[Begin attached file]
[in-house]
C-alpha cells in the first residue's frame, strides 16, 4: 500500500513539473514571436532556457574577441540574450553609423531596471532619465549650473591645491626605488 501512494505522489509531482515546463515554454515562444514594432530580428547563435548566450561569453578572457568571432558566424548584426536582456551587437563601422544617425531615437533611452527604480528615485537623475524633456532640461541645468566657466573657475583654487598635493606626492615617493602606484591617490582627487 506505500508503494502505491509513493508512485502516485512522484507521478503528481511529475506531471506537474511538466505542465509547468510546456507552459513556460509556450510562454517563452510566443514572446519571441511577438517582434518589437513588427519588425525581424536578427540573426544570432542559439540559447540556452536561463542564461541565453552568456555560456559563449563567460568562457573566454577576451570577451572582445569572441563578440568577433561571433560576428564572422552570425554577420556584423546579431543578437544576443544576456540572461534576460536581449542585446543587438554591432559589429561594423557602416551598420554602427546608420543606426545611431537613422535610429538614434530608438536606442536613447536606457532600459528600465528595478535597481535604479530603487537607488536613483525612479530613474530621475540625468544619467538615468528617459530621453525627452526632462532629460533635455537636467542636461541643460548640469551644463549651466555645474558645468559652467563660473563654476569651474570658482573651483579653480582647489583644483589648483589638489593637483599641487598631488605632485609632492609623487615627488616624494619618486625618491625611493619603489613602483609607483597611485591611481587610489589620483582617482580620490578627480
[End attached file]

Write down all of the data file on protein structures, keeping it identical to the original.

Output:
[in-house]
C-alpha cells in the first residue's frame, strides 16, 4: 500500500513539473514571436532556457574577441540574450553609423531596471532619465549650473591645491626605488 501512494505522489509531482515546463515554454515562444514594432530580428547563435548566450561569453578572457568571432558566424548584426536582456551587437563601422544617425531615437533611452527604480528615485537623475524633456532640461541645468566657466573657475583654487598635493606626492615617493602606484591617490582627487 506505500508503494502505491509513493508512485502516485512522484507521478503528481511529475506531471506537474511538466505542465509547468510546456507552459513556460509556450510562454517563452510566443514572446519571441511577438517582434518589437513588427519588425525581424536578427540573426544570432542559439540559447540556452536561463542564461541565453552568456555560456559563449563567460568562457573566454577576451570577451572582445569572441563578440568577433561571433560576428564572422552570425554577420556584423546579431543578437544576443544576456540572461534576460536581449542585446543587438554591432559589429561594423557602416551598420554602427546608420543606426545611431537613422535610429538614434530608438536606442536613447536606457532600459528600465528595478535597481535604479530603487537607488536613483525612479530613474530621475540625468544619467538615468528617459530621453525627452526632462532629460533635455537636467542636461541643460548640469551644463549651466555645474558645468559652467563660473563654476569651474570658482573651483579653480582647489583644483589648483589638489593637483599641487598631488605632485609632492609623487615627488616624494619618486625618491625611493619603489613602483609607483597611485591611481587610489589620483582617482580620490578627480